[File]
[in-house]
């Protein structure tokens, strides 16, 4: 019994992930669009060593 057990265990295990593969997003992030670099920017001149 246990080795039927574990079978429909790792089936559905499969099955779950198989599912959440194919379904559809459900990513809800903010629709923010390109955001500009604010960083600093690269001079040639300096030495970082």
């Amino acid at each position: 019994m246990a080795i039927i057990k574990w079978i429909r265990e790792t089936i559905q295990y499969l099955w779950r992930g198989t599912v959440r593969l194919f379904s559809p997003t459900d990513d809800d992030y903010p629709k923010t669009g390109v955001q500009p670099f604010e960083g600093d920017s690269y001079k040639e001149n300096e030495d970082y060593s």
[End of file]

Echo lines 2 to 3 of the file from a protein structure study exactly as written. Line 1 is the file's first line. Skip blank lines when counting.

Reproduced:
């Protein structure tokens, strides 16, 4: 019994992930669009060593 057990265990295990593969997003992030670099920017001149 246990080795039927574990079978429909790792089936559905499969099955779950198989599912959440194919379904559809459900990513809800903010629709923010390109955001500009604010960083600093690269001079040639300096030495970082």
């Amino acid at each position: 019994m246990a080795i039927i057990k574990w079978i429909r265990e790792t089936i559905q295990y499969l099955w779950r992930g198989t599912v959440r593969l194919f379904s559809p997003t459900d990513d809800d992030y903010p629709k923010t669009g390109v955001q500009p670099f604010e960083g600093d920017s690269y001079k040639e001149n300096e030495d970082y060593s």